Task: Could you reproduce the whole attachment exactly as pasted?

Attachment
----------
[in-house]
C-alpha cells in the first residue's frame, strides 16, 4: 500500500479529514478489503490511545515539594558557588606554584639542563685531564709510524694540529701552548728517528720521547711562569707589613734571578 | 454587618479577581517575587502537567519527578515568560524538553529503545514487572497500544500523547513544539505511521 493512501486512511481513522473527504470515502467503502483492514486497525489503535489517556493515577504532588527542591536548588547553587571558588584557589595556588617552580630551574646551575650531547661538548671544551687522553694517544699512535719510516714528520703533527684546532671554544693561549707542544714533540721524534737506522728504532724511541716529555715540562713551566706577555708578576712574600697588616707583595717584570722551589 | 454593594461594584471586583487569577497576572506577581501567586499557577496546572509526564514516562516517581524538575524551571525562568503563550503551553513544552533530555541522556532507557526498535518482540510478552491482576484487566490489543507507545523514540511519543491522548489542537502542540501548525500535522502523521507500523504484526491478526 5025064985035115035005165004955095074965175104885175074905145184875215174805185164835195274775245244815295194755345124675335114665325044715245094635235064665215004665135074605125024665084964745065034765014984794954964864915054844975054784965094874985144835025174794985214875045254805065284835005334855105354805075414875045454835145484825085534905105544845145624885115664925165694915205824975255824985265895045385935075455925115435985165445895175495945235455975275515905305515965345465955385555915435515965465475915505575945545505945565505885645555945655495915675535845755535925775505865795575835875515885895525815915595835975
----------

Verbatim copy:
[in-house]
C-alpha cells in the first residue's frame, strides 16, 4: 500500500479529514478489503490511545515539594558557588606554584639542563685531564709510524694540529701552548728517528720521547711562569707589613734571578 | 454587618479577581517575587502537567519527578515568560524538553529503545514487572497500544500523547513544539505511521 493512501486512511481513522473527504470515502467503502483492514486497525489503535489517556493515577504532588527542591536548588547553587571558588584557589595556588617552580630551574646551575650531547661538548671544551687522553694517544699512535719510516714528520703533527684546532671554544693561549707542544714533540721524534737506522728504532724511541716529555715540562713551566706577555708578576712574600697588616707583595717584570722551589 | 454593594461594584471586583487569577497576572506577581501567586499557577496546572509526564514516562516517581524538575524551571525562568503563550503551553513544552533530555541522556532507557526498535518482540510478552491482576484487566490489543507507545523514540511519543491522548489542537502542540501548525500535522502523521507500523504484526491478526 5025064985035115035005165004955095074965175104885175074905145184875215174805185164835195274775245244815295194755345124675335114665325044715245094635235064665215004665135074605125024665084964745065034765014984794954964864915054844975054784965094874985144835025174794985214875045254805065284835005334855105354805075414875045454835145484825085534905105544845145624885115664925165694915205824975255824985265895045385935075455925115435985165445895175495945235455975275515905305515965345465955385555915435515965465475915505575945545505945565505885645555945655495915675535845755535925775505865795575835875515885895525815915595835975